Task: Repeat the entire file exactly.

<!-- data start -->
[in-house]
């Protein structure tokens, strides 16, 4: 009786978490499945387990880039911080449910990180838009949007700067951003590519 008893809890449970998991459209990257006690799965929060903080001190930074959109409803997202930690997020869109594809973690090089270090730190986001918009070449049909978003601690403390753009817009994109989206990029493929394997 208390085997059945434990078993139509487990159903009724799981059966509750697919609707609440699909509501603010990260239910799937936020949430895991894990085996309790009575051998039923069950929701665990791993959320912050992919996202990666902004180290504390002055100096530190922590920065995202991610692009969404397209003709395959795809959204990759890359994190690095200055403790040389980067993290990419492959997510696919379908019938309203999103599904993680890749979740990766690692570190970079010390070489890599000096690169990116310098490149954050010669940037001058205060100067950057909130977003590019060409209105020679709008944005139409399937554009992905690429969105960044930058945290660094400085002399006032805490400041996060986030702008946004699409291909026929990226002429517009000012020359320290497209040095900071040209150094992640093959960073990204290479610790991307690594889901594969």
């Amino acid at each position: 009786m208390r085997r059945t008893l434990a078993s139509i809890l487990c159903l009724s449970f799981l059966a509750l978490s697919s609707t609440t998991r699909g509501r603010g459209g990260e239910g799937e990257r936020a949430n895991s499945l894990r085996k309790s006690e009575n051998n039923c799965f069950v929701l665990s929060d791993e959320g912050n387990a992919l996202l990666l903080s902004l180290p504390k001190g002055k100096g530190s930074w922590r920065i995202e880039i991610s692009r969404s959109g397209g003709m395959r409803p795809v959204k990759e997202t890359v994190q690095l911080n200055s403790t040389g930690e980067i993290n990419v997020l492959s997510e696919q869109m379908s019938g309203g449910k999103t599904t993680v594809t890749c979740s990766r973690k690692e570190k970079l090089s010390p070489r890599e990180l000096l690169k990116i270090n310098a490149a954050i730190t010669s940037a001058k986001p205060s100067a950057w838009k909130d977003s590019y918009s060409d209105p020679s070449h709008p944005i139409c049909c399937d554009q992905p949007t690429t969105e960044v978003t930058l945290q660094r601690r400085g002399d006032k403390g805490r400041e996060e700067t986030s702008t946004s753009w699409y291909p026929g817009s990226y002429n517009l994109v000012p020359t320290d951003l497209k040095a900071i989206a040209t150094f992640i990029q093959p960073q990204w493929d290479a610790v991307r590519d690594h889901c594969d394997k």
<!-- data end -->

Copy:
[in-house]
């Protein structure tokens, strides 16, 4: 009786978490499945387990880039911080449910990180838009949007700067951003590519 008893809890449970998991459209990257006690799965929060903080001190930074959109409803997202930690997020869109594809973690090089270090730190986001918009070449049909978003601690403390753009817009994109989206990029493929394997 208390085997059945434990078993139509487990159903009724799981059966509750697919609707609440699909509501603010990260239910799937936020949430895991894990085996309790009575051998039923069950929701665990791993959320912050992919996202990666902004180290504390002055100096530190922590920065995202991610692009969404397209003709395959795809959204990759890359994190690095200055403790040389980067993290990419492959997510696919379908019938309203999103599904993680890749979740990766690692570190970079010390070489890599000096690169990116310098490149954050010669940037001058205060100067950057909130977003590019060409209105020679709008944005139409399937554009992905690429969105960044930058945290660094400085002399006032805490400041996060986030702008946004699409291909026929990226002429517009000012020359320290497209040095900071040209150094992640093959960073990204290479610790991307690594889901594969």
């Amino acid at each position: 009786m208390r085997r059945t008893l434990a078993s139509i809890l487990c159903l009724s449970f799981l059966a509750l978490s697919s609707t609440t998991r699909g509501r603010g459209g990260e239910g799937e990257r936020a949430n895991s499945l894990r085996k309790s006690e009575n051998n039923c799965f069950v929701l665990s929060d791993e959320g912050n387990a992919l996202l990666l903080s902004l180290p504390k001190g002055k100096g530190s930074w922590r920065i995202e880039i991610s692009r969404s959109g397209g003709m395959r409803p795809v959204k990759e997202t890359v994190q690095l911080n200055s403790t040389g930690e980067i993290n990419v997020l492959s997510e696919q869109m379908s019938g309203g449910k999103t599904t993680v594809t890749c979740s990766r973690k690692e570190k970079l090089s010390p070489r890599e990180l000096l690169k990116i270090n310098a490149a954050i730190t010669s940037a001058k986001p205060s100067a950057w838009k909130d977003s590019y918009s060409d209105p020679s070449h709008p944005i139409c049909c399937d554009q992905p949007t690429t969105e960044v978003t930058l945290q660094r601690r400085g002399d006032k403390g805490r400041e996060e700067t986030s702008t946004s753009w699409y291909p026929g817009s990226y002429n517009l994109v000012p020359t320290d951003l497209k040095a900071i989206a040209t150094f992640i990029q093959p960073q990204w493929d290479a610790v991307r590519d690594h889901c594969d394997k």